Fourth Circuit Takes Broad View of Protected Activities in False Claims Act Employer Retaliation Case

WhistleLast week, the Court of Appeals for the Fourth Circuit revived a False Claims Act retaliation case filed by two nurses allegedly terminated by a U.S. Department of State contractor. The decision reversed a district court’s 2013 dismissal of the complaint brought by husband and wife Ronald and Ramona Young alleging that CHS Middle East LLC (“CHS”) of firing them after they complained of contractual violations related to the intensity of treatment, surgical facilities, and staff member qualifications at a military base in Iraq. More specifically, the Court of Appeals found that the quality-of-care concerns expressed by the nurses are protected activities under a recent ruling that expanded liability under the federal statute. It reasoned that if implicit false statements amount to fraud under the False Claims Act, employee criticism of such false statements may constitute protected whistleblower activity. The Act expressly prohibits retaliation because of lawful acts done in furtherance of an action or to otherwise stop one or more violations of the Act.

CHS had a $61.5 million services agreement with the U.S. Department of State to provide medical services to non-military personnel in Iraq. The contract required CHS to “ensure” that its staff was “properly trained and certified.” Pursuant to that contract, CHS hired the Youngs, both experienced nurses, to work as “Medical Surgery Registered Nurses.” When he began work in September 2011 at Forward Operating Base Shield in Iraq, Ronald Young allegedly noticed that CHS attempted to utilize expired medicine. He then informed his supervisors that such use was illegal. By November 2011 he was transferred to Sather Air Force Base where his critical care skills were needed. Ramona Young also worked at Sather, beginning in October 2011, where she allegedly expressed concern about the lack of equipment and properly trained medical personnel. She allegedly informed a supervisor that the shortcomings were “totally misleading” put her nursing license “on the line.” The Youngs subsequently observed various additional failings and escalated their concerns to CHS employees not stationed in Iraq. Ronald Young allegedly informed CHS’s director of international operations about their concerns. After this, the staff at CHS allegedly began treating the Youngs poorly. On December 20, 2011, they contacted the State Department to raise their concerns. Two days later, CHS terminated the Youngs. They then returned to the United States on December 24, 2011.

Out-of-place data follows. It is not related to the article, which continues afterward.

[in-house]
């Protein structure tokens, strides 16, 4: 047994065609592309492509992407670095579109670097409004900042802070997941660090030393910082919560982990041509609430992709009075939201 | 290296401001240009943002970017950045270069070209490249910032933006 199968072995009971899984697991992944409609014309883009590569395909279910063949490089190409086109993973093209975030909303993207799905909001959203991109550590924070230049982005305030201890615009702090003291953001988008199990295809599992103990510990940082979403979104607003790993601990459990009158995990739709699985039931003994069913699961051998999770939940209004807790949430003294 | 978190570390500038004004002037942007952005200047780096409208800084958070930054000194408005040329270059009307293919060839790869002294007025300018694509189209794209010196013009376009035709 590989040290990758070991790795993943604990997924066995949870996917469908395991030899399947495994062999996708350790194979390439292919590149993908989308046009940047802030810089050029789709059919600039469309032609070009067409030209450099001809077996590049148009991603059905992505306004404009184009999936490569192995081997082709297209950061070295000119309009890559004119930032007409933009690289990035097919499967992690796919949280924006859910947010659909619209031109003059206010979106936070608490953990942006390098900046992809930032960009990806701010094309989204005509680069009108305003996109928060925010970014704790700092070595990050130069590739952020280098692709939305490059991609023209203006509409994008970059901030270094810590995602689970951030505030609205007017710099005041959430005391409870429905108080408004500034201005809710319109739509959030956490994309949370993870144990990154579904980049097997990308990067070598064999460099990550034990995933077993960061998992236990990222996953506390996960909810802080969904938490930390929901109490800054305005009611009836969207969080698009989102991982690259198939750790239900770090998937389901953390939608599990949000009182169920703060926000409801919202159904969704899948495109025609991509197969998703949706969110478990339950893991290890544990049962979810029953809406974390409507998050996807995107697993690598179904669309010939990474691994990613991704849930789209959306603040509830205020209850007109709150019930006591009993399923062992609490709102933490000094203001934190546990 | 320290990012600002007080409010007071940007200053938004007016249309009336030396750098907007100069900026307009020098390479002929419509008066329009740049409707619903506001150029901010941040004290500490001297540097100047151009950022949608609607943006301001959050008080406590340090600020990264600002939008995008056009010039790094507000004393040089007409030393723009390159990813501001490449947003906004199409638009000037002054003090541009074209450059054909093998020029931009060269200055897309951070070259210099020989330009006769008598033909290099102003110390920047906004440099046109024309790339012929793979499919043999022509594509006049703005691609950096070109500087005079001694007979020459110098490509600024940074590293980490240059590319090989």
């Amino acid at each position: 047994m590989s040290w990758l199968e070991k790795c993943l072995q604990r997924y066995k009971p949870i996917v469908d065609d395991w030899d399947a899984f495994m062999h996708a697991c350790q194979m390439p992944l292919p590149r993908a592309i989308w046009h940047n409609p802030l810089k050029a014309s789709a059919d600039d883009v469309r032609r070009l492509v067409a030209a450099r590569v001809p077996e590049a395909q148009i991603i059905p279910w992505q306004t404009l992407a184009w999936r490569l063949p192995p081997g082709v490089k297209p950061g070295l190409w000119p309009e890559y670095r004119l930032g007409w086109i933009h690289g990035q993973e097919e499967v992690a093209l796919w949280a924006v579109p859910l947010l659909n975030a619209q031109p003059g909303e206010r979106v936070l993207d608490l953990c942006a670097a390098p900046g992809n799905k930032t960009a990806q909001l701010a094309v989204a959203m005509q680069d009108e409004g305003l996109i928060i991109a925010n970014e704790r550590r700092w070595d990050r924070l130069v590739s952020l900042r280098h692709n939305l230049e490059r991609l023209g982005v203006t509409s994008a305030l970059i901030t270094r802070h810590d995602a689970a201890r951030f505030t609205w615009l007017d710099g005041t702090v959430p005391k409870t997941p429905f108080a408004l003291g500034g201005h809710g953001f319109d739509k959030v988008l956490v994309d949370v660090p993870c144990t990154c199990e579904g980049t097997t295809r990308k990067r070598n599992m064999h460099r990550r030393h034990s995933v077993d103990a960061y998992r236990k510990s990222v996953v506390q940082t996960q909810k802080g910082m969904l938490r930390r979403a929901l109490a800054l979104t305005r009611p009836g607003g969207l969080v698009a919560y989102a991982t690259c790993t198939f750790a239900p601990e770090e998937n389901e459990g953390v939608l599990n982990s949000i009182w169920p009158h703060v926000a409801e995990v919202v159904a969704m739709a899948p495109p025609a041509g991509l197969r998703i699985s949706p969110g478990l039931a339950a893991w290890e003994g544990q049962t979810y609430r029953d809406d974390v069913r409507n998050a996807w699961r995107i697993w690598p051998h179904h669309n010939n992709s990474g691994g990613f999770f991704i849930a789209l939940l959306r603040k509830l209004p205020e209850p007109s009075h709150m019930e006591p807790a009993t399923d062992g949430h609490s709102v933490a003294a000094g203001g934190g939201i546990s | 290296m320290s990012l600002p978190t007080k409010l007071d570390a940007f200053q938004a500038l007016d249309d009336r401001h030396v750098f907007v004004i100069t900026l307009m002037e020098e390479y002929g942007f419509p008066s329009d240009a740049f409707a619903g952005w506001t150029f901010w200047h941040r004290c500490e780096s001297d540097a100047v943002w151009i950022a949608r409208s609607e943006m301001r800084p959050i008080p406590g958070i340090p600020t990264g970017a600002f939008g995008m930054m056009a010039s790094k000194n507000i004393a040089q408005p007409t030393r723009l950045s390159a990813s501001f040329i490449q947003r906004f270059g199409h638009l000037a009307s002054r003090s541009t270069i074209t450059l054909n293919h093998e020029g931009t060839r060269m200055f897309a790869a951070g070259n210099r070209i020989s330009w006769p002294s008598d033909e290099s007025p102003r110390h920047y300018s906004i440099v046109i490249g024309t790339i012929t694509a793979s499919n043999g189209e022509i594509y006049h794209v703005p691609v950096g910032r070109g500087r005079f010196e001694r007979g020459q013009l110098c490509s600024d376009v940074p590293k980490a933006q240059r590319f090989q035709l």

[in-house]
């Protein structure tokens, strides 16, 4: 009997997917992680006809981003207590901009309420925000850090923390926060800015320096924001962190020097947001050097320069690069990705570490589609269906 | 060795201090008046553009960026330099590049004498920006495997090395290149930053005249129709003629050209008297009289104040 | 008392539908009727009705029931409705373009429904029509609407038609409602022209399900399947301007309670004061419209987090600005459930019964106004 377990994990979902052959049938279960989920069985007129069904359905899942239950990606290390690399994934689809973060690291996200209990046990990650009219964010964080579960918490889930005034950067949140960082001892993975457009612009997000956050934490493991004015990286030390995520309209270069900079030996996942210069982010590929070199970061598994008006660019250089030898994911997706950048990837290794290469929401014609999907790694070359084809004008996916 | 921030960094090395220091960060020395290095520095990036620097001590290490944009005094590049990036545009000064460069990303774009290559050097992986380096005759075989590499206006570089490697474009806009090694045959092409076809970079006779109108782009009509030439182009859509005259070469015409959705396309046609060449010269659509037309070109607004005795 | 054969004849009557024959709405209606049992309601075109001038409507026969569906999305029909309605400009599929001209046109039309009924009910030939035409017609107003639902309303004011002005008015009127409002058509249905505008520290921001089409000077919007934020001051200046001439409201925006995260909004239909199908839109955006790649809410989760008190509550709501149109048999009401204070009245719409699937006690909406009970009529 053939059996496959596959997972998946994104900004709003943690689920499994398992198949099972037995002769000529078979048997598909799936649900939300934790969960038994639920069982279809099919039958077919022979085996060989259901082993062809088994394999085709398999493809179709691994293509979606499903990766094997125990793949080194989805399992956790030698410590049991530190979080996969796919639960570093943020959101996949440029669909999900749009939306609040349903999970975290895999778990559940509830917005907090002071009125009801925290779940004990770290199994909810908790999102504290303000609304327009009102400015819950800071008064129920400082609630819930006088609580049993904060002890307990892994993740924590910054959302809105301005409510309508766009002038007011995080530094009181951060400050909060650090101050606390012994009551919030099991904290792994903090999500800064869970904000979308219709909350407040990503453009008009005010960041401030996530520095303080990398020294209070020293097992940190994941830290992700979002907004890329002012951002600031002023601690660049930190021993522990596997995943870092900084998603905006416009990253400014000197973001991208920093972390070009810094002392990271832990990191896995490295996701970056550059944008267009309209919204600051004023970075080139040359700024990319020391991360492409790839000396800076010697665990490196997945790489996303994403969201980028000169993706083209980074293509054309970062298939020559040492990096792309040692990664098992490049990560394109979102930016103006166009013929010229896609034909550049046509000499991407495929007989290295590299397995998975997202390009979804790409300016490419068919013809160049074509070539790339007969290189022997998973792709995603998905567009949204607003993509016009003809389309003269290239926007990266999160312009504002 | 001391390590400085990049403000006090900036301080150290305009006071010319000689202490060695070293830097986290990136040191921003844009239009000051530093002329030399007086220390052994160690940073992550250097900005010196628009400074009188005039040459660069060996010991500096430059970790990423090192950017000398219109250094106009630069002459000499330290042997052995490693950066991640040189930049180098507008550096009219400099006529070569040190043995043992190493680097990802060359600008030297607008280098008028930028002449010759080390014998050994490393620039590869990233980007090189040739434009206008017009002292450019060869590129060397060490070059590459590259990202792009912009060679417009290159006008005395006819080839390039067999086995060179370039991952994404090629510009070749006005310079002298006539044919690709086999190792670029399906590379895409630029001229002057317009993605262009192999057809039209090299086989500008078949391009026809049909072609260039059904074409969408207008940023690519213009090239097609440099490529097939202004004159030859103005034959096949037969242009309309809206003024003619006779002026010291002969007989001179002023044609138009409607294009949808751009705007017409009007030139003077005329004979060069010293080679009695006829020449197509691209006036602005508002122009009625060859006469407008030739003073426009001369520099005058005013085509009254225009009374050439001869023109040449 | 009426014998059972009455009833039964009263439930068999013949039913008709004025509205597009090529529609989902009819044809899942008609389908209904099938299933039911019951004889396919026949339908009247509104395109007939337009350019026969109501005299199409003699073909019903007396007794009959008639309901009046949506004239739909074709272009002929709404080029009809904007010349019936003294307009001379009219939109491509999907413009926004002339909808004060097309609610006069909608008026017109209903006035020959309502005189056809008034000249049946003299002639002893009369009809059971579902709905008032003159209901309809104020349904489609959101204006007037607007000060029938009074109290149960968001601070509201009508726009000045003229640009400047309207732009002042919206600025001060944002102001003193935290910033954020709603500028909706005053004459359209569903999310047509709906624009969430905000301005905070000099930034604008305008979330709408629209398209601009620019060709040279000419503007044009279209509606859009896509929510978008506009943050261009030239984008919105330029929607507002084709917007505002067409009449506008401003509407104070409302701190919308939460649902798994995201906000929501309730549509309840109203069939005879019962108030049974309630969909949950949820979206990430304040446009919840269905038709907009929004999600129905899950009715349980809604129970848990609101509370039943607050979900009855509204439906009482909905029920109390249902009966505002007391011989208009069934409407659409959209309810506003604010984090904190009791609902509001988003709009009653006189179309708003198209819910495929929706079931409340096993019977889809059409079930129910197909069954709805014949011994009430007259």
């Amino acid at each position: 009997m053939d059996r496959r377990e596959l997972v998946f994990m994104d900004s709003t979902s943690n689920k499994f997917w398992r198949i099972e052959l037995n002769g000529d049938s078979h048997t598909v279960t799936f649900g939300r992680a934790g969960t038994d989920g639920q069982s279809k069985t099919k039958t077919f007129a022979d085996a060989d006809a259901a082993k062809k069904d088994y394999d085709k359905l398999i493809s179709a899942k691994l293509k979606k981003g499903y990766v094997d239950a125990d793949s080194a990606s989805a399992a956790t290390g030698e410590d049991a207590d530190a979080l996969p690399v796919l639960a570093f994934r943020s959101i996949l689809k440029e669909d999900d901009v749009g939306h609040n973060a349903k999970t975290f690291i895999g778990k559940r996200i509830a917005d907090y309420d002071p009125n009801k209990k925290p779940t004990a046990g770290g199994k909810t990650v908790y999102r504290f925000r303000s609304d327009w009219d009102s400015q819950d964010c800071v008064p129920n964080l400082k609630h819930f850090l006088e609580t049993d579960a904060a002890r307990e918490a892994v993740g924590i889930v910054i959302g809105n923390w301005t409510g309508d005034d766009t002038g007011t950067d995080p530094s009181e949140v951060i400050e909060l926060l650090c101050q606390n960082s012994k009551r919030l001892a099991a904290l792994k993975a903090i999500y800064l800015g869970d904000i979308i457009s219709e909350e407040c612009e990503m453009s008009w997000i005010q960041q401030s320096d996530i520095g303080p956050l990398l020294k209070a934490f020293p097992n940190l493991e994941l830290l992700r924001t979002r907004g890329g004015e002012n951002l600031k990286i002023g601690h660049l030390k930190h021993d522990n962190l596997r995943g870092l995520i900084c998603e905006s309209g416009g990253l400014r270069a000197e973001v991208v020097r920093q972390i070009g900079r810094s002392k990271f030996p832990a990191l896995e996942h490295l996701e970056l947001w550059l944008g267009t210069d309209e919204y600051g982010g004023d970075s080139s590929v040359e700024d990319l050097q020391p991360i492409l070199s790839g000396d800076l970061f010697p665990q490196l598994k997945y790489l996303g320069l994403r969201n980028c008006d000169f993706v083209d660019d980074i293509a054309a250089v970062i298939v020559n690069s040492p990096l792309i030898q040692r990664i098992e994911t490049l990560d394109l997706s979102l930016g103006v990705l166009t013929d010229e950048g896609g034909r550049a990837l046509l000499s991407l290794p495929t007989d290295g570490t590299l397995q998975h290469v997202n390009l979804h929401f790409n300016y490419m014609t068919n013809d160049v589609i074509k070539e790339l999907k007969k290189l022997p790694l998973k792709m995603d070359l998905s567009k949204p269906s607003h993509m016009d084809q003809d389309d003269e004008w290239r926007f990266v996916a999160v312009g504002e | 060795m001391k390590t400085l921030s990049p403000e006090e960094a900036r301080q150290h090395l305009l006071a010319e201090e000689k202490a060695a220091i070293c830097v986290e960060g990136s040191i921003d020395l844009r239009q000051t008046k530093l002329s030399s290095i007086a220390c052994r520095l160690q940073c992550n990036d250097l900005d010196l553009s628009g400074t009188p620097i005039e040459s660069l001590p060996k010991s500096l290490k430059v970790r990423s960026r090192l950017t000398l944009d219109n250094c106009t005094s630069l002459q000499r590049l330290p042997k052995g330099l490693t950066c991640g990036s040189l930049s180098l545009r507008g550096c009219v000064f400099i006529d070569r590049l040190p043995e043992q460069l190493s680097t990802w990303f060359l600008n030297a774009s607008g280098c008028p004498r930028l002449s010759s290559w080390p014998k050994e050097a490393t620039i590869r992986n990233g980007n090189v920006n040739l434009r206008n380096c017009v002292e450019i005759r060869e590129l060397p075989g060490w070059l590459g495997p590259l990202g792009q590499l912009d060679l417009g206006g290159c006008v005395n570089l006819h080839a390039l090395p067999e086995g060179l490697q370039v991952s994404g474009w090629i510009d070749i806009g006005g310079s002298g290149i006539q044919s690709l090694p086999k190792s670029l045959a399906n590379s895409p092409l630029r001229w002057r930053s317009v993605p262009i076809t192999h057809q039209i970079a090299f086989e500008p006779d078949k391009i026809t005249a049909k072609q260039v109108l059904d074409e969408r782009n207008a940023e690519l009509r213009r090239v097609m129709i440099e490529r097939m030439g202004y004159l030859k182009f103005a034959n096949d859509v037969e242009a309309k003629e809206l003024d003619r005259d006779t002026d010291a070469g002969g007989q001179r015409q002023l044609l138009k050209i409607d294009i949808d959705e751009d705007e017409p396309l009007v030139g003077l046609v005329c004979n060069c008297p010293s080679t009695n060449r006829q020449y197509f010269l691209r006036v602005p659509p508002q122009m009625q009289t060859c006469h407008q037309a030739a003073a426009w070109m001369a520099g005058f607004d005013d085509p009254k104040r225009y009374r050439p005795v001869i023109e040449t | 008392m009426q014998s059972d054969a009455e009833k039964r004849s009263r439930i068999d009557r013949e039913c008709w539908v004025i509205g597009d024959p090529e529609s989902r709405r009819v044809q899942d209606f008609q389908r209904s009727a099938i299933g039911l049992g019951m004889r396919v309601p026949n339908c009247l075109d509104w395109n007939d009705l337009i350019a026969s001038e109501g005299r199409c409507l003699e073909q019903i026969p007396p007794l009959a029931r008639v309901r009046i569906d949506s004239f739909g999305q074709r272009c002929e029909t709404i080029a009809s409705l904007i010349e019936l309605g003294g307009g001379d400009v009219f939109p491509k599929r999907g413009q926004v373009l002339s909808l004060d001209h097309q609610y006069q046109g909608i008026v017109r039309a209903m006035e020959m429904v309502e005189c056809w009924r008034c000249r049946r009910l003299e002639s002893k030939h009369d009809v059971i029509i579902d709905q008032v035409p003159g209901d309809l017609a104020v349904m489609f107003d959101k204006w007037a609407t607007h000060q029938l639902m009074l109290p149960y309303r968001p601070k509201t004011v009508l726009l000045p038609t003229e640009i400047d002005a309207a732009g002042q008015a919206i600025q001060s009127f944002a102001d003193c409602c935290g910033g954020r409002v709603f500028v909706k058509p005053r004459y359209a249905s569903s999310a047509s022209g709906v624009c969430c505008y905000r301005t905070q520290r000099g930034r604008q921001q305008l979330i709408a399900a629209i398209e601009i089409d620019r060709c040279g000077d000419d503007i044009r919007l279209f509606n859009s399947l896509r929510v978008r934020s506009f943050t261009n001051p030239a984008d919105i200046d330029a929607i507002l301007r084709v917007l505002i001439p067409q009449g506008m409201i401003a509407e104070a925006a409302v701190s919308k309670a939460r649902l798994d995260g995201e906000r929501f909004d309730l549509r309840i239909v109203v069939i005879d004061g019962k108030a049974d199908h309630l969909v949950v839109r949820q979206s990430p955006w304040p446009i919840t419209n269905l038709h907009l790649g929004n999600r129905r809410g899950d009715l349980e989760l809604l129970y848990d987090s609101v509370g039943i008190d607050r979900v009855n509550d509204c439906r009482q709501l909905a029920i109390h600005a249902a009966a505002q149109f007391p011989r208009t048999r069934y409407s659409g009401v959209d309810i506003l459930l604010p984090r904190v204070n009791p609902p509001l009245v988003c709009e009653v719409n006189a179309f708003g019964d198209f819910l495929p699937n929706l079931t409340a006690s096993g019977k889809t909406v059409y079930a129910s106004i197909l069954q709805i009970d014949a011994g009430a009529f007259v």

The sole element on which CHS based its motion to dismiss and on which the trial court granted the dismissal was the requirement that the Youngs plausibly allege that they engaged in protected activity. In other words—that they that they acted “in furtherance of an action under” the False Claims Act or undertook “other efforts to stop 1 or more violations” of the Act. Protected activities include collecting information about a possible fraud, even before the relator is able to put together “all the pieces of the puzzle.” Citing its recent decision in United States v. Triple Canopy, Inc. where the court found that if making false implied staffing certifications to the government can constitute a False Claims Act violation, acts undertaken to, for example, investigate, stop, or bring an action regarding such false implied staffing certifications can constitute protected activity for purposes of a retaliation claim. Accordingly, in this case, the Youngs were found to have plausibly pled the protected activity element.

They alleged, for example, that under CHS’s $61.5 million contract with the State Department to provide medical services at medical facilities in Iraq, CHS was obligated to ensure that certain personnel were properly trained and certified prior to arrival in Iraq. The Youngs alleged that CHS’s director of international operations was told that “CHS management at Sather is defrauding the government.” In particular, he was told that CHS listed emergency medical technicians as scrub technicians for surgery even though they had no surgical experience. Again citing Triple Canopy, the court said that the Youngs’ falsified staffing report allegations more clearly support their having been engaged in protected activity. Finally, the Court of Appeals notes that the trial court dismissed the complaint by relying on a case decided when a different standard applied and decided before Congress broadened the scope of the False Claims Act in 2009 to protect a wider array of employee actions to stop violation of the law.

In 2014, CHS was awarded a second major medical services contract in Iraq. Under the multi-million dollar contract, CHS agreed to provide a full range of clinical services, including on-site emergency care, dental, pharmaceutical, laboratory, x-ray services, and resuscitative and general surgery to as many as 2,500 personnel on Balad Air Base. CHS Middle East LLC is a wholly owned subsidiary of Comprehensive Health Services, Inc. a provider of onsite health centers for the federal government and national examination programs for government and commercial clients.

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